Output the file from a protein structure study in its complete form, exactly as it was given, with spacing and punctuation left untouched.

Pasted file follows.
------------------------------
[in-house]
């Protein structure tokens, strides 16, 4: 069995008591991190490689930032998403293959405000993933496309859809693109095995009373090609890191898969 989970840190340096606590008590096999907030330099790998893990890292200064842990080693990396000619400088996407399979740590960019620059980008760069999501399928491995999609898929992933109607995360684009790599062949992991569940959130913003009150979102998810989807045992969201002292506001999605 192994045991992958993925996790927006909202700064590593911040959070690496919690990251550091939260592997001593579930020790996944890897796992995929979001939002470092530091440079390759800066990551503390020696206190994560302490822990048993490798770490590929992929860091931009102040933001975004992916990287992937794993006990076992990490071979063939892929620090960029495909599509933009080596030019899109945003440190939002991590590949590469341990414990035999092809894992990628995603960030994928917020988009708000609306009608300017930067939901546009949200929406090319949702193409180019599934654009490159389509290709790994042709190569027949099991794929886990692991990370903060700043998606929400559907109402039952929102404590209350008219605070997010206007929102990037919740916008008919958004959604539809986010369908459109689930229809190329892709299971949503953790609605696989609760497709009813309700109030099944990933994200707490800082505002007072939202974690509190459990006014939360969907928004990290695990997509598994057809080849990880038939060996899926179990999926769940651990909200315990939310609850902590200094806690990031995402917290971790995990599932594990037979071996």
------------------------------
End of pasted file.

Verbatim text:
[in-house]
């Protein structure tokens, strides 16, 4: 069995008591991190490689930032998403293959405000993933496309859809693109095995009373090609890191898969 989970840190340096606590008590096999907030330099790998893990890292200064842990080693990396000619400088996407399979740590960019620059980008760069999501399928491995999609898929992933109607995360684009790599062949992991569940959130913003009150979102998810989807045992969201002292506001999605 192994045991992958993925996790927006909202700064590593911040959070690496919690990251550091939260592997001593579930020790996944890897796992995929979001939002470092530091440079390759800066990551503390020696206190994560302490822990048993490798770490590929992929860091931009102040933001975004992916990287992937794993006990076992990490071979063939892929620090960029495909599509933009080596030019899109945003440190939002991590590949590469341990414990035999092809894992990628995603960030994928917020988009708000609306009608300017930067939901546009949200929406090319949702193409180019599934654009490159389509290709790994042709190569027949099991794929886990692991990370903060700043998606929400559907109402039952929102404590209350008219605070997010206007929102990037919740916008008919958004959604539809986010369908459109689930229809190329892709299971949503953790609605696989609760497709009813309700109030099944990933994200707490800082505002007072939202974690509190459990006014939360969907928004990290695990997509598994057809080849990880038939060996899926179990999926769940651990909200315990939310609850902590200094806690990031995402917290971790995990599932594990037979071996």